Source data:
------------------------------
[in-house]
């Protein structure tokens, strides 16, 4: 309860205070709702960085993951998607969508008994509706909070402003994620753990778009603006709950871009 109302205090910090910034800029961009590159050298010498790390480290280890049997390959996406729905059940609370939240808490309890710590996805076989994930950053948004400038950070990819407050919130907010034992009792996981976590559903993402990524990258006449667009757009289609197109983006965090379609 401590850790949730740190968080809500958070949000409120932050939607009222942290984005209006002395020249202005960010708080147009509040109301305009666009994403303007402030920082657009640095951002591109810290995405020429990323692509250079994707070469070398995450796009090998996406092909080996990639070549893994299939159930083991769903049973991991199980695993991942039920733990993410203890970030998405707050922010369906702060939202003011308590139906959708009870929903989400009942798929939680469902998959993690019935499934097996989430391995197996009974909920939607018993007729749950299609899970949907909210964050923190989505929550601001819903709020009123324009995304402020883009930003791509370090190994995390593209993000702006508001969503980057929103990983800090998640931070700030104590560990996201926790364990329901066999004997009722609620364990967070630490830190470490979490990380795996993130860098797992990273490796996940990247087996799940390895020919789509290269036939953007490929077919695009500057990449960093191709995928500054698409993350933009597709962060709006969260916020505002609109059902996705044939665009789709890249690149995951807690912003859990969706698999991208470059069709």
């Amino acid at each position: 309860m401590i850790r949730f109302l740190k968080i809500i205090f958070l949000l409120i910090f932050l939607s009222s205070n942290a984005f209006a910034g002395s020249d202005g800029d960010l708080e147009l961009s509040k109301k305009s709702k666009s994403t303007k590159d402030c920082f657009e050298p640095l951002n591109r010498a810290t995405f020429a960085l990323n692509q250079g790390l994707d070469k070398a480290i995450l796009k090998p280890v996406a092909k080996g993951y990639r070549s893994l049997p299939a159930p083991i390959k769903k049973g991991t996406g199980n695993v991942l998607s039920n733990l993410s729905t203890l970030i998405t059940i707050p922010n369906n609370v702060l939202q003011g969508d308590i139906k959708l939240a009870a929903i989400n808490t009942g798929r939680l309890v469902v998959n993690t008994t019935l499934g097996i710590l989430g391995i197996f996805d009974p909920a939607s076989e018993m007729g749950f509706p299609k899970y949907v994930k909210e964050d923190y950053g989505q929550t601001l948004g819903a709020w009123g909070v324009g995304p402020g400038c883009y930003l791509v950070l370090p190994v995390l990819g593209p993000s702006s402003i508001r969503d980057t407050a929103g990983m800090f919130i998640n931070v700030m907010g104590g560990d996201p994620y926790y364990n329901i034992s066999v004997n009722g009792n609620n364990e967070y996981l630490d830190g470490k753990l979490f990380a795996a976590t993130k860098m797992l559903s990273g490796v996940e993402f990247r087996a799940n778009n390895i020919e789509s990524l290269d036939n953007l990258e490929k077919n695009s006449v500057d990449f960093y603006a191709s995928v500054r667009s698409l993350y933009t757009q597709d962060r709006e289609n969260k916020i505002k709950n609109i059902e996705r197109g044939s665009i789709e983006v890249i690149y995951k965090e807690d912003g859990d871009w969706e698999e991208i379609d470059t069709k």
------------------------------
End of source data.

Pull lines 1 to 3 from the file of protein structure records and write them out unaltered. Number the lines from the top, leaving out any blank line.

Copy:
[in-house]
């Protein structure tokens, strides 16, 4: 309860205070709702960085993951998607969508008994509706909070402003994620753990778009603006709950871009 109302205090910090910034800029961009590159050298010498790390480290280890049997390959996406729905059940609370939240808490309890710590996805076989994930950053948004400038950070990819407050919130907010034992009792996981976590559903993402990524990258006449667009757009289609197109983006965090379609 401590850790949730740190968080809500958070949000409120932050939607009222942290984005209006002395020249202005960010708080147009509040109301305009666009994403303007402030920082657009640095951002591109810290995405020429990323692509250079994707070469070398995450796009090998996406092909080996990639070549893994299939159930083991769903049973991991199980695993991942039920733990993410203890970030998405707050922010369906702060939202003011308590139906959708009870929903989400009942798929939680469902998959993690019935499934097996989430391995197996009974909920939607018993007729749950299609899970949907909210964050923190989505929550601001819903709020009123324009995304402020883009930003791509370090190994995390593209993000702006508001969503980057929103990983800090998640931070700030104590560990996201926790364990329901066999004997009722609620364990967070630490830190470490979490990380795996993130860098797992990273490796996940990247087996799940390895020919789509290269036939953007490929077919695009500057990449960093191709995928500054698409993350933009597709962060709006969260916020505002609109059902996705044939665009789709890249690149995951807690912003859990969706698999991208470059069709």
């Amino acid at each position: 309860m401590i850790r949730f109302l740190k968080i809500i205090f958070l949000l409120i910090f932050l939607s009222s205070n942290a984005f209006a910034g002395s020249d202005g800029d960010l708080e147009l961009s509040k109301k305009s709702k666009s994403t303007k590159d402030c920082f657009e050298p640095l951002n591109r010498a810290t995405f020429a960085l990323n692509q250079g790390l994707d070469k070398a480290i995450l796009k090998p280890v996406a092909k080996g993951y990639r070549s893994l049997p299939a159930p083991i390959k769903k049973g991991t996406g199980n695993v991942l998607s039920n733990l993410s729905t203890l970030i998405t059940i707050p922010n369906n609370v702060l939202q003011g969508d308590i139906k959708l939240a009870a929903i989400n808490t009942g798929r939680l309890v469902v998959n993690t008994t019935l499934g097996i710590l989430g391995i197996f996805d009974p909920a939607s076989e018993m007729g749950f509706p299609k899970y949907v994930k909210e964050d923190y950053g989505q929550t601001l948004g819903a709020w009123g909070v324009g995304p402020g400038c883009y930003l791509v950070l370090p190994v995390l990819g593209p993000s702006s402003i508001r969503d980057t407050a929103g990983m800090f919130i998640n931070v700030m907010g104590g560990d996201p994620y926790y364990n329901i034992s066999v004997n009722g009792n609620n364990e967070y996981l630490d830190g470490k753990l979490f990380a795996a976590t993130k860098m797992l559903s990273g490796v996940e993402f990247r087996a799940n778009n390895i020919e789509s990524l290269d036939n953007l990258e490929k077919n695009s006449v500057d990449f960093y603006a191709s995928v500054r667009s698409l993350y933009t757009q597709d962060r709006e289609n969260k916020i505002k709950n609109i059902e996705r197109g044939s665009i789709e983006v890249i690149y995951k965090e807690d912003g859990d871009w969706e698999e991208i379609d470059t069709k």